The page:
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Do You Read Ecolabels When Shopping?

Rut Abrain Sanchez on her blog Esturirafi defines and identifies legal and volunteer product labels. Among the latter we find ecologic labels, “so manufacturers show us they are abiding by a series of requirements and for the consumer to be able to identify products environmentally more sustainable”.

There are Type I, Semi-type I, Type II and Type III ecolables. Abrain Sanchez mentions the first two of them, the most common:

Ecoetiquetas (Tipo I). Son sistemas voluntarios de etiquetado ambiental que identifican y certifican de forma oficial que los productos que la llevan tienen un menor efecto sobre el medio ambiente.

A nivel europeo existen sistemas nacionales de ecoetiquetado como el Ángel Azul de Alemania, AENOR Medio Ambiente de España o la Etiqueta Ecológica Europea (conocida como flor europea).

Etiquetado semi-tipo I. Estas ecoetiquetas suelen pertenecer a organizaciones sociales, asociaciones sectoriales, agrupaciones de empresas fabricantes, etc. cuyo principal objetivo es conseguir que la mayor cantidad de productos posibles se certifiquen bajo su sistema, para lograr el mayor reconocimiento posible por parte de los consumidores.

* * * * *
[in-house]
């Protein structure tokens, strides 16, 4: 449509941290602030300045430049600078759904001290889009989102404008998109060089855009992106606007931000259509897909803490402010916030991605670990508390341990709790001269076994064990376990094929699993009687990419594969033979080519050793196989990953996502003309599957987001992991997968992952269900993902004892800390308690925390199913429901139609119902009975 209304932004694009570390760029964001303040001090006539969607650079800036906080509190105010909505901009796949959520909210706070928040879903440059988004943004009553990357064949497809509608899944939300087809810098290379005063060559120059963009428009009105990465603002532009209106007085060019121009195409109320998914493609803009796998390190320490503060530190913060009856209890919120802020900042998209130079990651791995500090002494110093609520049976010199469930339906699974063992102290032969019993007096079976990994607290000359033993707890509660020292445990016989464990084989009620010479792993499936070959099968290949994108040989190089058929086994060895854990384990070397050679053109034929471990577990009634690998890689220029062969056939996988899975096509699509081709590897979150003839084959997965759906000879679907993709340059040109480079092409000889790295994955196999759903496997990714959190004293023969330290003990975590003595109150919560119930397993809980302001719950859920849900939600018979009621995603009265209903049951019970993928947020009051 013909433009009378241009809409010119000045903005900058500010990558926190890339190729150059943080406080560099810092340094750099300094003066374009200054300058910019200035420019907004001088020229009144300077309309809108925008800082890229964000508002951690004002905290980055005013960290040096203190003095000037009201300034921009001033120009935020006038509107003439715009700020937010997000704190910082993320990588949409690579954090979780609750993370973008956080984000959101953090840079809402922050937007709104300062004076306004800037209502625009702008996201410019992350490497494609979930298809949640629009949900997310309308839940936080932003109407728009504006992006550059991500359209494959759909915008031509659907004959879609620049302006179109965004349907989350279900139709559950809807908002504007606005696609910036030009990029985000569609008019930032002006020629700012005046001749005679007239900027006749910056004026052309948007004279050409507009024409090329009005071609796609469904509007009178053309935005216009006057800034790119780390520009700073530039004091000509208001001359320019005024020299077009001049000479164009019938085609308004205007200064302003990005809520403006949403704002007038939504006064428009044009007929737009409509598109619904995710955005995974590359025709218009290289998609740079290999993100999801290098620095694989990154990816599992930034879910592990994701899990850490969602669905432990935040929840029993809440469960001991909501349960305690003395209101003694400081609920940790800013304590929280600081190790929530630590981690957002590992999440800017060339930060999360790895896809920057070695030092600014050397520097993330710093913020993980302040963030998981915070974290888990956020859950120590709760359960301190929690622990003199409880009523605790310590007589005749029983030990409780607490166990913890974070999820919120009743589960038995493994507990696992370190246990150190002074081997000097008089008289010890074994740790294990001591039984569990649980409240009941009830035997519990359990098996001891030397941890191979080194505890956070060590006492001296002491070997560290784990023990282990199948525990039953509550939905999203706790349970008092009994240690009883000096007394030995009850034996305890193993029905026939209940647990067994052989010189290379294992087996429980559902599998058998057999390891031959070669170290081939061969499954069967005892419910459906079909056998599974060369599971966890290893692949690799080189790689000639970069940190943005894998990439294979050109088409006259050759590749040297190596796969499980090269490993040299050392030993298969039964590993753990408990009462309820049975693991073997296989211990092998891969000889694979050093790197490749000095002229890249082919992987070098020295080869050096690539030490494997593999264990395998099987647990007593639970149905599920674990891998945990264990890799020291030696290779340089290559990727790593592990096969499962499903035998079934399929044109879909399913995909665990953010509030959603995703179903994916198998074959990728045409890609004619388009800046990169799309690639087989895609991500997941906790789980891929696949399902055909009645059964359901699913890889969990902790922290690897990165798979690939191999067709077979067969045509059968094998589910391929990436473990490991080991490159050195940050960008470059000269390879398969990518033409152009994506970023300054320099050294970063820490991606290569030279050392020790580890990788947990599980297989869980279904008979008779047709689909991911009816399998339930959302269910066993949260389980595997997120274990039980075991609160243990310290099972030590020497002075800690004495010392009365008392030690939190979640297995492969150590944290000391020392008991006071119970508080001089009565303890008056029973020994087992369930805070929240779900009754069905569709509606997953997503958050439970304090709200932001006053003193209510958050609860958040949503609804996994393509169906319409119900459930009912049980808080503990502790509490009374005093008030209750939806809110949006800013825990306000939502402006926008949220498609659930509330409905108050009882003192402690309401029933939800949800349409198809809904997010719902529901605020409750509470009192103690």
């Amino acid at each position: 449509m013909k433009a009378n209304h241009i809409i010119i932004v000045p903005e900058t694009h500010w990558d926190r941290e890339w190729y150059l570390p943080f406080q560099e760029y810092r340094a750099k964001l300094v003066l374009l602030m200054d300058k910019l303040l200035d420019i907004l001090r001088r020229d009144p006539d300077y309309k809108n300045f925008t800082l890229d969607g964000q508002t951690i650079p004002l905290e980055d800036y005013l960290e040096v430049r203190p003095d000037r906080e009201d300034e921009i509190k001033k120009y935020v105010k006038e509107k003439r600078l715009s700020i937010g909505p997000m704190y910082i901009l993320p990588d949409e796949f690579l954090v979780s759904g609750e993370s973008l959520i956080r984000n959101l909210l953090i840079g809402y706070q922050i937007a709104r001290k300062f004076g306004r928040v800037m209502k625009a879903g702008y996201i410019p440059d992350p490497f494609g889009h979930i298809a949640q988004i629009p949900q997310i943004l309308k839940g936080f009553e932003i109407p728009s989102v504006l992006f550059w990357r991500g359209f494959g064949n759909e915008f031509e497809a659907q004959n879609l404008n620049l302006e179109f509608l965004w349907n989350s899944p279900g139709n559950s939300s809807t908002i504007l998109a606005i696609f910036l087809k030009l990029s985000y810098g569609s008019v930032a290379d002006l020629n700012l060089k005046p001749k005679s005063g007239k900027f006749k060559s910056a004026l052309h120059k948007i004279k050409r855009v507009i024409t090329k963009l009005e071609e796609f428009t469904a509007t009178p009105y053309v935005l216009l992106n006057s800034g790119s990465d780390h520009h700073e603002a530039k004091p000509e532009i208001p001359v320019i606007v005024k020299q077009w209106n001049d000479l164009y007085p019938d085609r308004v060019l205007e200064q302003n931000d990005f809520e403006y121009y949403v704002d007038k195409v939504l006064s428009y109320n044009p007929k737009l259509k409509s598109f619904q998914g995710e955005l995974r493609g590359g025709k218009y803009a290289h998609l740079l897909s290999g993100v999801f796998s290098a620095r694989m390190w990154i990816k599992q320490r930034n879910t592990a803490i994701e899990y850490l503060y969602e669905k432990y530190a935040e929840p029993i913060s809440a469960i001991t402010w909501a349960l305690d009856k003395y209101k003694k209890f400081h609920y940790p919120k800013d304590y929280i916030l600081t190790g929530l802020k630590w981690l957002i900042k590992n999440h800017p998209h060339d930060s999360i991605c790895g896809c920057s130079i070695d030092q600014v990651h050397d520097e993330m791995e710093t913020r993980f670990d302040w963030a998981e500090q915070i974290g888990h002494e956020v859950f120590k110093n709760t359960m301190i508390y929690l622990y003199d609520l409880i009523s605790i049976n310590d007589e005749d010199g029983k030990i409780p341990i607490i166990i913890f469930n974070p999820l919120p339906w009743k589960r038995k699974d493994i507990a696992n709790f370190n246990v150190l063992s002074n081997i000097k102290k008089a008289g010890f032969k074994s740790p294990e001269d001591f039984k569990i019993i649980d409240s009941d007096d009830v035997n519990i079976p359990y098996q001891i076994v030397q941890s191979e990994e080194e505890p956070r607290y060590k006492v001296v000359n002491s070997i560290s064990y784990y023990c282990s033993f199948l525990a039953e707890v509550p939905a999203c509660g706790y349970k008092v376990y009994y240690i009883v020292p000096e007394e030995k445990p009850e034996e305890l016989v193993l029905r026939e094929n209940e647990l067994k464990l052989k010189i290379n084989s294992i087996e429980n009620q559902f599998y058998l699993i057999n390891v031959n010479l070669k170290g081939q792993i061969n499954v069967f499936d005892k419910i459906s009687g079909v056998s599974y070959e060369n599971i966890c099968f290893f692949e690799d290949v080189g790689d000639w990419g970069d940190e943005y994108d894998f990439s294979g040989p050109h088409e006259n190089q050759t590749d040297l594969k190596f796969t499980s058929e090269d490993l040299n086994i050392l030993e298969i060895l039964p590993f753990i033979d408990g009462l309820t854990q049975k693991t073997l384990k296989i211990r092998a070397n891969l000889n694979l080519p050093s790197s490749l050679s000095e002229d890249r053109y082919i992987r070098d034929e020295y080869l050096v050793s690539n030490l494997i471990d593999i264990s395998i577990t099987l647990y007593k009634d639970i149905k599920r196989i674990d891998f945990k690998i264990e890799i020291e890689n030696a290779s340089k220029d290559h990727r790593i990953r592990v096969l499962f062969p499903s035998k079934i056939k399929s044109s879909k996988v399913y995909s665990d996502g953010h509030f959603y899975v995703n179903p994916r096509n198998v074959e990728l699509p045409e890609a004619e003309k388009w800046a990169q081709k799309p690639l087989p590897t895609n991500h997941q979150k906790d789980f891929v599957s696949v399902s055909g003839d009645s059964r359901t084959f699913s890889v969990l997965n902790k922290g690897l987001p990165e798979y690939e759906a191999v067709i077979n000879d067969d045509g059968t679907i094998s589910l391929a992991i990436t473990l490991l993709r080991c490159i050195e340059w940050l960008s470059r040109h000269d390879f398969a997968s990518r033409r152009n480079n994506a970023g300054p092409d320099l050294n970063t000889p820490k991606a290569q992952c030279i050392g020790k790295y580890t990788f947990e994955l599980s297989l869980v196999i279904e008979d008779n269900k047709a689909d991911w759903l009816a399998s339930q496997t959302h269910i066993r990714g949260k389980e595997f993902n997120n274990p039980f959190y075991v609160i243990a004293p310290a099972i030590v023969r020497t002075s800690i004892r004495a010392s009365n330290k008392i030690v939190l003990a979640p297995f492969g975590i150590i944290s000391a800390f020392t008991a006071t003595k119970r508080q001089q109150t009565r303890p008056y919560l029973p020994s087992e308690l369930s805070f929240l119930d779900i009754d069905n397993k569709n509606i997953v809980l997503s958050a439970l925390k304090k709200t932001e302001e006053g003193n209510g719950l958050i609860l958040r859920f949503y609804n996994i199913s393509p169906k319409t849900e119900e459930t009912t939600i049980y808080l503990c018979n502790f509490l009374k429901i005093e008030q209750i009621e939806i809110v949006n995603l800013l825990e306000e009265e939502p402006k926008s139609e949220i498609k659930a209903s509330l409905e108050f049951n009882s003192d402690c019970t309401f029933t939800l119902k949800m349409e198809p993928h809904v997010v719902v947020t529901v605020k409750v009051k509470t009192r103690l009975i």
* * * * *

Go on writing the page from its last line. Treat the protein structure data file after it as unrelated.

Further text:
Dentro de este tipo se encuentran las etiquetas de agricultura ecológica, pesca sostenible, consumo energético, uso de madera (FSC, PEFC), productos textiles… Las que solemos encontrar en muchos productos que compramos a diario. A partir de hoy te vas a fijar mucho más :-)

Ecolabels (Type I). a volunteer system of environmental labelling that officially identifies and certifiies that products bearing it have a lesser effect on the environment.

In Europe, there are ecolabelling national systems, such as Blue Angel in Germany, AENOR Environment in Spain or Ecologic Label (known as European flower).

Semi-type I label. These ecolabels usually belong to social organizations, sectorial associations, groups of manufacturing firms, etc. with the aim of having the most possible products certified under this system, to achieve that most consumers recognize the products.

This type contains labels from ecologic farming, sustainable fishing, energetic use, wood (FSC, PEFC), textile products… We find these labels in many products we purchase on a daily basis. From now on, you'll sure look more in depth at labels :-)

Rut has been previoulsy quoted here. Her social networks are Twitter, G+ and Flickr.

This post was part of the thirtieth #LunesDeBlogsGV (Monday of blogs on GV) on November 24, 2014.

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